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Church must navigate dangerous currents with the ship of mercy

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October 6, 2014

One need only compare the stories on the reports given by four Canadian bishops with the efforts of several cardinals to uphold Church teaching on the family and marriage (Pages 18 and 19) to see the huge disconnect between doctrine and pastoral reality in today's Catholic Church. If the chasm between teaching and the lives of today's Catholics widened following Pope Paul VI's reaffirmation in 1968 of the immoral nature of artificial contraception, it has expanded even more during the intervening decades.

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Studies show faith, marriage are keys to having a longer life

October 6, 2014
CATHOLIC NEWS SERVICE

Washington – Study after study has confirmed that those who are involved in religion and those who are married are healthier, physically and mentally happier and live longer than those who are not. "The health benefits of marriage are so strong that a married man with heart disease can be expected to live, on average, 1,400 days (nearly four years) longer than an unmarried man with a healthy heart," said Dr. Scott Haltzman, a clinical assistant professor of psychiatry and human behaviour at Brown University in Providence, R.I.

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Small groups can have big results in evangelization, says Ortega

Cardinal Jaime Ortega Alamino

October 6, 2014
DEBORAH GYAPONG
CANADIAN CATHOLIC NEWS

Beaupré, Quebec – Evangelization starts small, Cardinal Jaime Ortega Alamino of Havana told Canada's bishops and went on to share examples that helped renew the Catholic Church in Cuba. Ortega told the bishops how the cathedral parish in Havana would organize a celebration of all young people from the well-populated neighbourhoods. Few come for Communion, some are preparing for Baptism, but all will go out and do social service for the poor, he said.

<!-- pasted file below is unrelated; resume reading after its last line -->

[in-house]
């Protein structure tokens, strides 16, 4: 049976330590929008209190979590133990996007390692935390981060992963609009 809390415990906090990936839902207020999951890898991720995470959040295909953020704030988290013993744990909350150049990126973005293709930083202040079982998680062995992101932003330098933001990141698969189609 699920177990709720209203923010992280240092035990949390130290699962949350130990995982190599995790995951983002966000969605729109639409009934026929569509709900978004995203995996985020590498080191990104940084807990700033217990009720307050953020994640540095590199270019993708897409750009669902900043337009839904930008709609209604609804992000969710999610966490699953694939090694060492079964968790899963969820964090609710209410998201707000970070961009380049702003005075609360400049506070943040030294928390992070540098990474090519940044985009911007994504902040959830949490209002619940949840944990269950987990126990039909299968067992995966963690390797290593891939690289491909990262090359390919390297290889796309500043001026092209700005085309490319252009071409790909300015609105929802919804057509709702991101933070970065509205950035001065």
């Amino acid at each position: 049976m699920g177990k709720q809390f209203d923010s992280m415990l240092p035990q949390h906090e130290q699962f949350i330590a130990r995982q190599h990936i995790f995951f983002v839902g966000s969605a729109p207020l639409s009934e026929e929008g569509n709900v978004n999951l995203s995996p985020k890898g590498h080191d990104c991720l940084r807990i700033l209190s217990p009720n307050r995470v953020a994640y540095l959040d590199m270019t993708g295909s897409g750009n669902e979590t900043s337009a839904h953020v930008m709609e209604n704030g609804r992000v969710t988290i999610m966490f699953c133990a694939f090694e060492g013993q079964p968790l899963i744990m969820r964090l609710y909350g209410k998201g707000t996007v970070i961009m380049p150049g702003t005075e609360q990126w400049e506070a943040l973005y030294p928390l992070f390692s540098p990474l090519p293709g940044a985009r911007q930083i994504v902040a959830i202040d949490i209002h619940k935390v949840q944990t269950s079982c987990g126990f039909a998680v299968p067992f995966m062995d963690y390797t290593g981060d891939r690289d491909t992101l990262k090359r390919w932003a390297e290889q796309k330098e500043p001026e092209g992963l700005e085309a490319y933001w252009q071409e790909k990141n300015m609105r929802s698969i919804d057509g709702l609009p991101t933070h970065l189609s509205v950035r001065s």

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'Doctrinal war' heats up as synod on family draws near

October 6, 2014
FRANCIS ROCCA
CATHOLIC NEWS SERVICE

The extraordinary Synod of Bishops on the family opens Oct. 5, but weeks earlier some of its most prominent members were already publicly debating what is bound to be one of its most controversial topics: the eligibility of divorced and civilly remarried Catholics to receive Communion. In an interview published Sept. 18, a proponent of changing Church practice to allow such Catholics to receive Communion answered criticism from some of his fellow cardinals, suggesting they are seeking a "doctrinal war" whose ultimate target is Pope Francis.

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Canada prepares for synod on the family

October 6, 2014

At their annual plenary assembly last month, Canada's Catholic bishops heard reports from across the country on how Catholics view the upcoming world synod and the state of the family today. Here, Deborah Gyapong of Canadian Catholic News presents synopses of the reports from 4 dioceses.